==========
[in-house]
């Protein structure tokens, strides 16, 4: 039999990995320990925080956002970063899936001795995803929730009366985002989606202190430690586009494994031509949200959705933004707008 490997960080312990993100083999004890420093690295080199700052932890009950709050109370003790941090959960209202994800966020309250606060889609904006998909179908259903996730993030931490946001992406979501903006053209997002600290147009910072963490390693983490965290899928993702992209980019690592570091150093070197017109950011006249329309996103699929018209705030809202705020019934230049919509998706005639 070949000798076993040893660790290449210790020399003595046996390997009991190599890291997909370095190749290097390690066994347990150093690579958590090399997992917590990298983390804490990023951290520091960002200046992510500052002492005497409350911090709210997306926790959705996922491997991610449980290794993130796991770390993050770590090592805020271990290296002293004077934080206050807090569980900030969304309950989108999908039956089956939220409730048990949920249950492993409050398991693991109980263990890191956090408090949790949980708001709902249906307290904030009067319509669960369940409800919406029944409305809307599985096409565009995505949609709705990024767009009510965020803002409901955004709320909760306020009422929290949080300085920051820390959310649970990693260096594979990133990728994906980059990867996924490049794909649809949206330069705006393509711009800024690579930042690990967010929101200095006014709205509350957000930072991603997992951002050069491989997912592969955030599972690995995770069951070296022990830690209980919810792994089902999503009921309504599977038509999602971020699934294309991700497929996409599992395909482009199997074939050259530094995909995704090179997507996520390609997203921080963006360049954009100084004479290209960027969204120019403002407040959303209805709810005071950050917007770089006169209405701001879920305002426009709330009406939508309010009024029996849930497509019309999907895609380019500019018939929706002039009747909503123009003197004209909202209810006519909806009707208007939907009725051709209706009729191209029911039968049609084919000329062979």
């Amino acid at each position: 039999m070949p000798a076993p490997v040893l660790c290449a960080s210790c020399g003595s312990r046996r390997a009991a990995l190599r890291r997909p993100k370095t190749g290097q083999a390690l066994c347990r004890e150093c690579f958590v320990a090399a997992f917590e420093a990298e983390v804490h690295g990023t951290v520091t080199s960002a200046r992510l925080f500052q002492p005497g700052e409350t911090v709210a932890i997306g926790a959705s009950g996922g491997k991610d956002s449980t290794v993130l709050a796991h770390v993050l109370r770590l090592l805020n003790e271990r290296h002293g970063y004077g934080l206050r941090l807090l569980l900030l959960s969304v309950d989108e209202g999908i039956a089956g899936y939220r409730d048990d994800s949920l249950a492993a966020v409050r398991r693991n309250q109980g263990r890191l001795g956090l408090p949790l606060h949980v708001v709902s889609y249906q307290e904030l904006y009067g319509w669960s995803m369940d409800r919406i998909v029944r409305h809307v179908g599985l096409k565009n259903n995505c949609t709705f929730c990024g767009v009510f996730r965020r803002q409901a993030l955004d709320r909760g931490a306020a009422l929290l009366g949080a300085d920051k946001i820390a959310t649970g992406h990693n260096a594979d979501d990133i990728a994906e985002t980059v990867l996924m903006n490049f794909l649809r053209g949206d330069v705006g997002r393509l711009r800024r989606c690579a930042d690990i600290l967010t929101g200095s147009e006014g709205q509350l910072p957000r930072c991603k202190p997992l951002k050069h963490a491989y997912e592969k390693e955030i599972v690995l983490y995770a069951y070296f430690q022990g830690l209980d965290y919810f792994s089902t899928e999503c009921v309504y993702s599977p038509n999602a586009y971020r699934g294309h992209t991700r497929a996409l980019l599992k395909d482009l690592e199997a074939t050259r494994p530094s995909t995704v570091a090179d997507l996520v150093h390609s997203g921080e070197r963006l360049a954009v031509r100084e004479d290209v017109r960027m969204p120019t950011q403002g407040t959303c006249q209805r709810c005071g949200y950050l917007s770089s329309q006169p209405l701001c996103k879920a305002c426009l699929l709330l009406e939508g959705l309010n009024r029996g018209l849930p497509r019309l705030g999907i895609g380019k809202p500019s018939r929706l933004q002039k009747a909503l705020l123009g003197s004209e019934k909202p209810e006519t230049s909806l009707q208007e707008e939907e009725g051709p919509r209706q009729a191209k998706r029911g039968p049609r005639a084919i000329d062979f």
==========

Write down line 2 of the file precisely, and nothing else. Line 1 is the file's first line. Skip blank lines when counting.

């Protein structure tokens, strides 16, 4: 039999990995320990925080956002970063899936001795995803929730009366985002989606202190430690586009494994031509949200959705933004707008 490997960080312990993100083999004890420093690295080199700052932890009950709050109370003790941090959960209202994800966020309250606060889609904006998909179908259903996730993030931490946001992406979501903006053209997002600290147009910072963490390693983490965290899928993702992209980019690592570091150093070197017109950011006249329309996103699929018209705030809202705020019934230049919509998706005639 070949000798076993040893660790290449210790020399003595046996390997009991190599890291997909370095190749290097390690066994347990150093690579958590090399997992917590990298983390804490990023951290520091960002200046992510500052002492005497409350911090709210997306926790959705996922491997991610449980290794993130796991770390993050770590090592805020271990290296002293004077934080206050807090569980900030969304309950989108999908039956089956939220409730048990949920249950492993409050398991693991109980263990890191956090408090949790949980708001709902249906307290904030009067319509669960369940409800919406029944409305809307599985096409565009995505949609709705990024767009009510965020803002409901955004709320909760306020009422929290949080300085920051820390959310649970990693260096594979990133990728994906980059990867996924490049794909649809949206330069705006393509711009800024690579930042690990967010929101200095006014709205509350957000930072991603997992951002050069491989997912592969955030599972690995995770069951070296022990830690209980919810792994089902999503009921309504599977038509999602971020699934294309991700497929996409599992395909482009199997074939050259530094995909995704090179997507996520390609997203921080963006360049954009100084004479290209960027969204120019403002407040959303209805709810005071950050917007770089006169209405701001879920305002426009709330009406939508309010009024029996849930497509019309999907895609380019500019018939929706002039009747909503123009003197004209909202209810006519909806009707208007939907009725051709209706009729191209029911039968049609084919000329062979």